“Governors are technicians,” said Rath. “They can open up the engine and tell what’s wrong. That level of precision breeds confidence.”
“The governors who are making a mark [in this crisis] are people who are in there, who are not afraid to make decisions, and know their state — and that’s going to get them attention,” he added. “Hogan is clearly one of those.”
Tim Miller, a California-based communications consultant who served as senior adviser to an anti-Trump PAC and in top positions for former Florida Gov. Jeb Bush (R) and the Republican National Committee, wishes that Hogan (“an interesting character within the party”) had pulled the trigger on a 2020 challenge to the president.
“There is a very small list of competent people who have maintained their integrity within the party during the era of Trump,” he said. Hogan “is at or near the top of the small list. Having media presence to speak from that perch has value.”
Maryland Senate President Emeritus Thomas V. Mike Miller Jr. (D-Calvert), who has known Hogan since the governor was a child, thinks he will run for Senate — either in ’22 or ’24.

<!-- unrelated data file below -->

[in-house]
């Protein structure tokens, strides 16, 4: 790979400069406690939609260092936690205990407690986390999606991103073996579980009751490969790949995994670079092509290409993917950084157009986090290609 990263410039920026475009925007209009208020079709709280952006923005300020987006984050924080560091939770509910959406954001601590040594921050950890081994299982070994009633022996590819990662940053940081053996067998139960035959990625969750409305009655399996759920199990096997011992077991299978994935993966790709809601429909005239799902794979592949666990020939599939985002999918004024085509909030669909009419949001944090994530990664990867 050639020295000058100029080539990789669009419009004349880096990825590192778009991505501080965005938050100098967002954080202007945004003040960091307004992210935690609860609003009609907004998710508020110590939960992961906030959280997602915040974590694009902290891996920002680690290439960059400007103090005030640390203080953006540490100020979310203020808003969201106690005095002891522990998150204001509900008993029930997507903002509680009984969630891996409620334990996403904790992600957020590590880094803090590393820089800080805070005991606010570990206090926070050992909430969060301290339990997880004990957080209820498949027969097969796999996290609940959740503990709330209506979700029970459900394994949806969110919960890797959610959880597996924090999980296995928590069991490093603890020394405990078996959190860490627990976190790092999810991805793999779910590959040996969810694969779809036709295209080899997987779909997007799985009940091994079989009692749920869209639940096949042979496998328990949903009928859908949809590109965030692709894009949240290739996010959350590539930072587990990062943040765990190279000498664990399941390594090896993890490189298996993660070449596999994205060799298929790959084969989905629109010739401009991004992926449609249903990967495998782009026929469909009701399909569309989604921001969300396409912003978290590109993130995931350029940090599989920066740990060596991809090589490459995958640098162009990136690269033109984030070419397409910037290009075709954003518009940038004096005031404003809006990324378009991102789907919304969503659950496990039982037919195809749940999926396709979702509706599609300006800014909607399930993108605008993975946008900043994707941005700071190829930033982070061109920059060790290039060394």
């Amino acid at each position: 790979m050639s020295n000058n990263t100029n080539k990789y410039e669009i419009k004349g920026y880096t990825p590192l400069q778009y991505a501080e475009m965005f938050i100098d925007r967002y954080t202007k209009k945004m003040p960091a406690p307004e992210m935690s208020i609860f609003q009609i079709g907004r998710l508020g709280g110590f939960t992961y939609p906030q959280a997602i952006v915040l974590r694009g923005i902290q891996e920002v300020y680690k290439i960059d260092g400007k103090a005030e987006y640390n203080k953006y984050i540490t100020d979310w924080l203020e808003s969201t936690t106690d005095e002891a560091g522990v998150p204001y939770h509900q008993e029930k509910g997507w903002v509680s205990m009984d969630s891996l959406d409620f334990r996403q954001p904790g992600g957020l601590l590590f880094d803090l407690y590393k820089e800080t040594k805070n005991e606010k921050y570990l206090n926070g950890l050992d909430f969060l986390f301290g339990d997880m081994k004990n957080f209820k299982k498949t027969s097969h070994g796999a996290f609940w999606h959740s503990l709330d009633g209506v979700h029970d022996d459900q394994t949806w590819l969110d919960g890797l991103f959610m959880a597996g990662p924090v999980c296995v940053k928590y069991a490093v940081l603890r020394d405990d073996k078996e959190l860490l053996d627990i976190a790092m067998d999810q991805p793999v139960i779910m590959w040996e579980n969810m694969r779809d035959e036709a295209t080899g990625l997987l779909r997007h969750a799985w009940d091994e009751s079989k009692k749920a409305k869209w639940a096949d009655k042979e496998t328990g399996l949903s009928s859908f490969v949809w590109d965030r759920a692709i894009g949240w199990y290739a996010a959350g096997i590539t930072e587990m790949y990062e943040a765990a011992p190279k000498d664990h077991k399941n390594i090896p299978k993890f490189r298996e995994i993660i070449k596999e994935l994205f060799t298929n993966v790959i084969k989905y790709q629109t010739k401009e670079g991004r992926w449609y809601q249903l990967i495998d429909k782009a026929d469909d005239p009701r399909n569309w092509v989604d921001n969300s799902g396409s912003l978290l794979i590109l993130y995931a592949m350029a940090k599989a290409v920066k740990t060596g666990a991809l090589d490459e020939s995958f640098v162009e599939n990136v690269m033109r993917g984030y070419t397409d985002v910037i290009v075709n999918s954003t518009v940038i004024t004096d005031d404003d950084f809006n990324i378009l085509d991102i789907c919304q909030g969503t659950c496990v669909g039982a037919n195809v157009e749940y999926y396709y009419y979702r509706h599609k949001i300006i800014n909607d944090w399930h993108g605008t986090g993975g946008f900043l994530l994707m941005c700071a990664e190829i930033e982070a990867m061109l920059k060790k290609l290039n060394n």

Miller noted that Hogan — like his father, former congressman and Prince George’s County executive Larry Hogan Sr. (R) — is willing to buck his party, a scenario replaying itself as the governor angers both his base and GOP lawmakers with his cautious timeline for allowing businesses to reopen.
“If I’m still around for either of those two [Senate] races, I’ll fight vigorously for both of ‘em,” said Miller, who is battling cancer. “But Hogan will give them a very, very tough race for sure.”
“Larry has a great faith in polling and finding out what the people want to hear,” Mike Miller added. “That’s been the story of his life. Reflect what the people think, and at the same time what he thinks is best.”
If Hogan does run for office in Maryland when his term ends, he could end up with a primary battle. Republicans in the General Assembly are getting an earful from their constituents about Maryland’s restrictions on businesses and social interaction, and they have lobbied him publicly to ease off, to no avail.